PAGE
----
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Pediatrics. 2017 Dec;140(6). pii: e20171021. doi: 10.1542/peds.2017-1021. Epub 2017 Nov 2.

Trends in Intravenous Antibiotic Duration for Urinary Tract Infections in Young Infants.

Author information

1
Department of Pediatrics, Ann & Robert H. Lurie Children's Hospital of Chicago, Chicago, Illinois; wwlewis@gmail.com.
2
Children's Hospital Association, Lenexa, Kansas.
3
Division of Pediatric Infectious Diseases, Department of Pediatrics, School of Medicine, University of Utah, Salt Lake City, Utah.
4
Divisions of Hospital Medicine and Infectious Diseases and.
5
Division of Pediatric Infectious Diseases, School of Medicine, University of Louisville, Louisville, Kentucky.
6
Division of Infectious Diseases, Children's Hospital of Philadelphia, Philadelphia, Pennsylvania.
7
Department of Pediatrics, Children's Hospital Colorado and University of Colorado, Aurora, Colorado.
8
Division of Pediatric Infectious Diseases, School of Medicine, Washington University, St Louis, Missouri.
9
Divisions of Infectious Diseases and.
10
Division of Infectious Diseases, Children's Mercy Hospital, Kansas City, Missouri; and.
11
Pediatric Critical Care Medicine, Seattle Children's Hospital, School of Medicine, University of Washington, Seattle, Washington.
12
Pharmacy, Cincinnati Children's Hospital Medical Center and College of Medicine, University of Cincinnati, Cincinnati, Ohio.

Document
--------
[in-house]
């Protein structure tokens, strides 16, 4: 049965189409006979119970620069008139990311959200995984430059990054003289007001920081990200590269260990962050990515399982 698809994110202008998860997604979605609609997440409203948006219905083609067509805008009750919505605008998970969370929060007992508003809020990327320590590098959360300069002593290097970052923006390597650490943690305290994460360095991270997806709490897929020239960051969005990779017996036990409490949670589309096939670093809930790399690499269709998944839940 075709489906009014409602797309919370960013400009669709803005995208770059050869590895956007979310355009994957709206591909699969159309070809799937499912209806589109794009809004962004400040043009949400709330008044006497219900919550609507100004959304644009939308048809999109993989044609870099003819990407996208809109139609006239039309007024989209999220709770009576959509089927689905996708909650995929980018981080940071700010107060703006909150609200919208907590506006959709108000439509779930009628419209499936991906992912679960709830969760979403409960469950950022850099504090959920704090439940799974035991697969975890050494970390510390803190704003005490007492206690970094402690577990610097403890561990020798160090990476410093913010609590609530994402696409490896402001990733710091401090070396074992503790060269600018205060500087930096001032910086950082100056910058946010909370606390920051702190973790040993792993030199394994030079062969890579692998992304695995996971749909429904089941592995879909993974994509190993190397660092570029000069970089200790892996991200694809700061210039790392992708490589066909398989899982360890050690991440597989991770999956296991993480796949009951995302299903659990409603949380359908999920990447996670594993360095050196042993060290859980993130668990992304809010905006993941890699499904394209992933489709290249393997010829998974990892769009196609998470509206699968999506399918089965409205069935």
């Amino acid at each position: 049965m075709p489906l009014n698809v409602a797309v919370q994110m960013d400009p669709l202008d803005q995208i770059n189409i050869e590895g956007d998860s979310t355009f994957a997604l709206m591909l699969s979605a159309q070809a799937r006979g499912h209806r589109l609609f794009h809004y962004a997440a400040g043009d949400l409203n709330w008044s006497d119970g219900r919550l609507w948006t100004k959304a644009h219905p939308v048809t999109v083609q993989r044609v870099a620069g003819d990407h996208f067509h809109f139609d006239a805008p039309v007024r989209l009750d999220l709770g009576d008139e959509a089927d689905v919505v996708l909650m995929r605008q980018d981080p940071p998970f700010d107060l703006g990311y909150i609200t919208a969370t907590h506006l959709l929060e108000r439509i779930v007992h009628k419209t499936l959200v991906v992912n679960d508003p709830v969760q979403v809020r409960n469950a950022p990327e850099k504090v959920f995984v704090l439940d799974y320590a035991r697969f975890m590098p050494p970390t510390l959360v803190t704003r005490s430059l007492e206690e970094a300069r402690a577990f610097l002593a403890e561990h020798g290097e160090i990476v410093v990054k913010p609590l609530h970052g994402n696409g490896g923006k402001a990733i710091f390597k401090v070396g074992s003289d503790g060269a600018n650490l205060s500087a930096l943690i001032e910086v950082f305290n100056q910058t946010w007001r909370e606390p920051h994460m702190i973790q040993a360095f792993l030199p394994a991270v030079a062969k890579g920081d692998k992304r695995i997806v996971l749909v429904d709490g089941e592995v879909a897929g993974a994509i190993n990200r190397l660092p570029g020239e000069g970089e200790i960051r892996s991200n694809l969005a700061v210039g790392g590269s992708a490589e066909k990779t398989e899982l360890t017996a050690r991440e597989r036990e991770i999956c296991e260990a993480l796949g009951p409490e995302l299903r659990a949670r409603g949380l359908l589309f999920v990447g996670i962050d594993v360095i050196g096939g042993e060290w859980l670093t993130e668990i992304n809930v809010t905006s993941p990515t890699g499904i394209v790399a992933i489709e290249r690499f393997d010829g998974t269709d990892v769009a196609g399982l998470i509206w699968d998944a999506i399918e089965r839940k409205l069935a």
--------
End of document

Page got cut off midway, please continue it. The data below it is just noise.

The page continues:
13
Children's Minnesota Research Institute, Minneapolis, Minnesota.
14
Division of Pediatric Infectious Disease and.

Abstract

OBJECTIVES:

To assess trends in the duration of intravenous (IV) antibiotics for urinary tract infections (UTIs) in infants ≤60 days old between 2005 and 2015 and determine if the duration of IV antibiotic treatment is associated with readmission.

METHODS:

Retrospective analysis of infants ≤60 days old diagnosed with a UTI who were admitted to a children's hospital and received IV antibiotics. Infants were excluded if they had a previous surgery or comorbidities, bacteremia, or admission to the ICU. Data were analyzed from the Pediatric Health Information System database from 2005 through 2015. The primary outcome was readmission within 30 days for a UTI.

RESULTS:

The proportion of infants ≤60 days old receiving 4 or more days of IV antibiotics (long IV treatment) decreased from 50% in 2005 to 19% in 2015. The proportion of infants ≤60 days old receiving long IV treatment at 46 children's hospitals varied between 3% and 59% and did not correlate with readmission (correlation coefficient 0.13; P = .37). In multivariable analysis, readmission for a UTI was associated with younger age and female sex but not duration of IV antibiotic therapy (adjusted odds ratio for long IV treatment: 0.93 [95% confidence interval 0.52-1.67]).

CONCLUSIONS:

The proportion of infants ≤60 days old receiving long IV treatment decreased substantially from 2005 to 2015 without an increase in hospital readmissions. These findings support the safety of short-course IV antibiotic therapy for appropriately selected neonates.

PMID:
29097611
DOI:
10.1542/peds.2017-1021
[Indexed for MEDLINE]

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